A quote from The Big Book of Christian Mysticism:
Mysticism can best be understood in an egalitarian and inclusive way… you don’t have to have supernatural experiences in order to be a mystic; therefore, everyone is called, if not to a life of extraordinary phenomena, then at least to the “ordinary mysticism” of the contemplative life.
At the monastery this weekend, one of the monks asked me if I could explain this term “ordinary mysticism.” Since it is in quotation marks in the book, I should point out at first that “ordinary mysticism” is not an “ordinary” term (sorry, couldn’t resist the pun). I used the term specifically to differentiate mysticism as I understand the term (and as I believe many other writers, including Karl Rahner, Evelyn Underhill, Kenneth Leech, and Thomas Merton, used the term) from an older, more elitist way of thinking about mysticism. If mysticism as I understand it is “ordinary” mysticism, than this other way of understanding it could be called “extraordinary” mysticism.
- Ordinary Mysticism is what I understand Rahner to mean when he says “the Christian of the future will be a mystic or will not exist at all.” This is, in essence, an experiential spirituality which seeks union with God, in the heart of the mystery of God, which transcends a merely rational or intellectual relationship with God. This mysticism basically has three characteristics: it aims for, and hopes for, the felt experience and conscious awareness of the presence of God, and union with God. But of course, since such experience can only be the gift of God, the seeker must recognize that sometimes God is “known” only in darkness or unknowing — the felt experience of the seeming absence of God. This is where faith is essential, for only a lively and well-nurtured faith can sustain the seeker through times when God seems absent. In addition to experience and faith, the third element of ordinary mysticism is practice: the disciplined engagement with historically recognized spiritual practices, including lectio divina, meditation, prayer, and contemplation, which do not cause the experience of God, but dispose the seeker to be open and receptive to receive whatever experience God may choose to bestow. One who engages in such practices can be called a “contemplative,” even though the highest, most mystical form of contemplation is, itself, purely a gift from God.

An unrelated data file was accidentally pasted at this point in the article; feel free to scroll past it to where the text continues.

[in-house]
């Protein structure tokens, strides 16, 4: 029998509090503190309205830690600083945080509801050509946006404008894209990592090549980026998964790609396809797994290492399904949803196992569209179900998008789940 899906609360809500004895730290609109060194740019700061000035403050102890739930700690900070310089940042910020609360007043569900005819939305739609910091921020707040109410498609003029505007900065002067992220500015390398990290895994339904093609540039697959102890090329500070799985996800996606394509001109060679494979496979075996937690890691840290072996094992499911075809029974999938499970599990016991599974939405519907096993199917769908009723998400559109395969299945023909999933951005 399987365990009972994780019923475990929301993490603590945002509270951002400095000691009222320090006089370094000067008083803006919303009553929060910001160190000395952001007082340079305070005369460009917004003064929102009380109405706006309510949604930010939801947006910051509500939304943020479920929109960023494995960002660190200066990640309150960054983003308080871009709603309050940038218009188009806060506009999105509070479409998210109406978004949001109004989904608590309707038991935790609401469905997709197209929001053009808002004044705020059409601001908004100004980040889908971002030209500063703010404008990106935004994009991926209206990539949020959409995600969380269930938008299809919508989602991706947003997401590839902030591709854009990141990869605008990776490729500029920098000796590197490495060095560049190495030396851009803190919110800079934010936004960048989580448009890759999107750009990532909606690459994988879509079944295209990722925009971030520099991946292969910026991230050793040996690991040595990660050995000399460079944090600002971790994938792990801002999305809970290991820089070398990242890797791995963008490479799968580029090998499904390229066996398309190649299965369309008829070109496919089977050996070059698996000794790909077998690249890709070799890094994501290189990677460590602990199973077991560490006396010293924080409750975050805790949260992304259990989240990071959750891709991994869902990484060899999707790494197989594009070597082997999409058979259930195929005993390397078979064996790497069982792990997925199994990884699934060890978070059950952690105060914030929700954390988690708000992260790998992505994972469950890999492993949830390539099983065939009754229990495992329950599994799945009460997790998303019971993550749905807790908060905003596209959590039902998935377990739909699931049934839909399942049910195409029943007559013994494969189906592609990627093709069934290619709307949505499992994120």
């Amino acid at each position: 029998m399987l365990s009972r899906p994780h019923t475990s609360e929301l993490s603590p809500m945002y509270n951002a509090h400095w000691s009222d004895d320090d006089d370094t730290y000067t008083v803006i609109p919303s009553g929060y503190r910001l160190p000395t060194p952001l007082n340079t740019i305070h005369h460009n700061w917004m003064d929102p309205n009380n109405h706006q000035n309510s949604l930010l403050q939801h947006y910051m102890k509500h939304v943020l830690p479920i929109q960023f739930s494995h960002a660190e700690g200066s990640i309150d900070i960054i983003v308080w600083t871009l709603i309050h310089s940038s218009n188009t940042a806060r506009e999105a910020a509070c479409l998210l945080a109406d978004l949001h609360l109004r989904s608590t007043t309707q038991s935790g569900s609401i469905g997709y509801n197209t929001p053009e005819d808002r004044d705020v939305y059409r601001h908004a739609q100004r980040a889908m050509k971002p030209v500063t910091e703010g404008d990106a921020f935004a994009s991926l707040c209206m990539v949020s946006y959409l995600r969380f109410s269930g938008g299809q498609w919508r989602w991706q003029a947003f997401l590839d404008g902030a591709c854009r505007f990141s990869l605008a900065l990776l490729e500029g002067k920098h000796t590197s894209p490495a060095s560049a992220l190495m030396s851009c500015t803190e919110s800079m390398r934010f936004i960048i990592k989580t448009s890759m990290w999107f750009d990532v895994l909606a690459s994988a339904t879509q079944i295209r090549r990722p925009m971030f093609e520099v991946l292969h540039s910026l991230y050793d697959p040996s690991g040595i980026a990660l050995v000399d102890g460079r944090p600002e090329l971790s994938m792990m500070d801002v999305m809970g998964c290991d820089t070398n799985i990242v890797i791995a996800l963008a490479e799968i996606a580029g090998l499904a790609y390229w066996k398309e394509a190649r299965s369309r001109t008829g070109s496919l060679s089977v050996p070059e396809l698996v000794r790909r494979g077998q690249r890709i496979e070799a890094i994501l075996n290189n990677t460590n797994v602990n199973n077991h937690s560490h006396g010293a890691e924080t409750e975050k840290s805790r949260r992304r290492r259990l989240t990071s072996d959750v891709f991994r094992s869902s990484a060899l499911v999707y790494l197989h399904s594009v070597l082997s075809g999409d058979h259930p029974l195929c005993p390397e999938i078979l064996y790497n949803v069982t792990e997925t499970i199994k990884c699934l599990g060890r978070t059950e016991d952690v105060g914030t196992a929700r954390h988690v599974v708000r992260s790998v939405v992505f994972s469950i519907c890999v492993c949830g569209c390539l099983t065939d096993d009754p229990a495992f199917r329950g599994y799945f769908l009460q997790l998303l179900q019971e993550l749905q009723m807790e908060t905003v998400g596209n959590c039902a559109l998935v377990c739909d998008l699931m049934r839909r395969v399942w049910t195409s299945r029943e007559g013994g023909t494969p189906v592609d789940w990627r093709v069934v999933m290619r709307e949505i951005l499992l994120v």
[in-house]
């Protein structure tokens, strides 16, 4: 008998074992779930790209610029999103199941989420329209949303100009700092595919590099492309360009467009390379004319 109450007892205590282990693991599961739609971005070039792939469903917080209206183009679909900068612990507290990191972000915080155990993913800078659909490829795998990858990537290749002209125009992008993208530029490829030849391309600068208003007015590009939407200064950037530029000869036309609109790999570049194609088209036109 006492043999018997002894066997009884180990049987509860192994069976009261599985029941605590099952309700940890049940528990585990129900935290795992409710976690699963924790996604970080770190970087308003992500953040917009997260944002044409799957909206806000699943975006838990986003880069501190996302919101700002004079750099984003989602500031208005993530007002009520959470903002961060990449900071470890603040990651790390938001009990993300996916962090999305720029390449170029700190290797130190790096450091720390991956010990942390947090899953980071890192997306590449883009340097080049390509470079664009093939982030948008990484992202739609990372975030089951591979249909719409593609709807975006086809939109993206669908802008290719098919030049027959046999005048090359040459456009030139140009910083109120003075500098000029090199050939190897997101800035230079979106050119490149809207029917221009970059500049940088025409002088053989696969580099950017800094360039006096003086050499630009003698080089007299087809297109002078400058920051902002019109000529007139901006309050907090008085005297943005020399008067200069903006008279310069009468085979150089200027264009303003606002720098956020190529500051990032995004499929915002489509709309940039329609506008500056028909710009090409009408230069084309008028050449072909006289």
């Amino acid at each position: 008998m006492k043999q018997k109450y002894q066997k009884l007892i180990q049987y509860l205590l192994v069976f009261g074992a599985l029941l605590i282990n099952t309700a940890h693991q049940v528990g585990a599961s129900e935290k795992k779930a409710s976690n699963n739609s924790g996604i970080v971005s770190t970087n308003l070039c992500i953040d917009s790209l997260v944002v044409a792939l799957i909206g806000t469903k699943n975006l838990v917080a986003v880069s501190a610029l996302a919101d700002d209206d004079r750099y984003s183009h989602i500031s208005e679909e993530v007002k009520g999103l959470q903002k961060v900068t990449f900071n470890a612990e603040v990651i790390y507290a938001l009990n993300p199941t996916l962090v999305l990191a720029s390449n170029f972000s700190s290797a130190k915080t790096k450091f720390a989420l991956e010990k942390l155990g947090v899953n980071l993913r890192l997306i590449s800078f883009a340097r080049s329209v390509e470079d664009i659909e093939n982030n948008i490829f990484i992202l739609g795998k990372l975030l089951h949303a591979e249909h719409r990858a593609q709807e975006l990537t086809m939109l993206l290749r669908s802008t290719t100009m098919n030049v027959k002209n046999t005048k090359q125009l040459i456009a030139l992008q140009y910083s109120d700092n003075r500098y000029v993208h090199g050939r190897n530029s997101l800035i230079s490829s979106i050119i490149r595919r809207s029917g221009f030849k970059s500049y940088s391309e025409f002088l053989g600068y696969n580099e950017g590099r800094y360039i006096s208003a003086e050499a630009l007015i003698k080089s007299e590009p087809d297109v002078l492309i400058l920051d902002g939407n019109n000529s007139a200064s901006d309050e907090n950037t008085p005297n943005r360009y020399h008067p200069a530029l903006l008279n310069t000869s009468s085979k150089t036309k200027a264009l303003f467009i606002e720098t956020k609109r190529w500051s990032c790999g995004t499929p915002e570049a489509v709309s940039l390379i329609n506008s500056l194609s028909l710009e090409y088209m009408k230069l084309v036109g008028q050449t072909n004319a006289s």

- Extraordinary Mysticism, like ordinary mysticism, entails the conscious awareness of the presence of God, and/or sustaining faith in God’s presence even when only aware of God’s seeming absence, and a life ordered to spiritual practices aimed at fostering greater intimacy with God. However, it is extraordinary in the sense that the mystic experiences phenomena or events that cannot be explained by ordinary human science: such as miraculous healings, visions, locutions, levitation, the ability to survive on no food other than the Eucharist, the stigmata, and the body remaining incorrupt after death. Such phenomena, of course, is controversial, and many devout Christians may remain skeptical about such things. I would argue that even a person who is skeptical about allegedly supernatural phenomena may still be an “ordinary” mystic.
A person who believes that mysticism is only mysticism when it is accompanied by supernatural experience, will reject my idea that experiential, faithful, practical contemplative spirituality is “ordinary mysticism.” But I have no idea what such a person would call the kind of spirituality that I call “ordinary” mysticism. Perhaps just “Christian discipleship.” I can live with that kind of semantic quibbling. But I would point out that in a world where most people think Christian discipleship consists mainly in regular church participation, Bible study, and perhaps doing charitable work, what I call “ordinary mysticism” is in itself hardly ordinary. And that, I think, is where much of the problem in Christianity lies.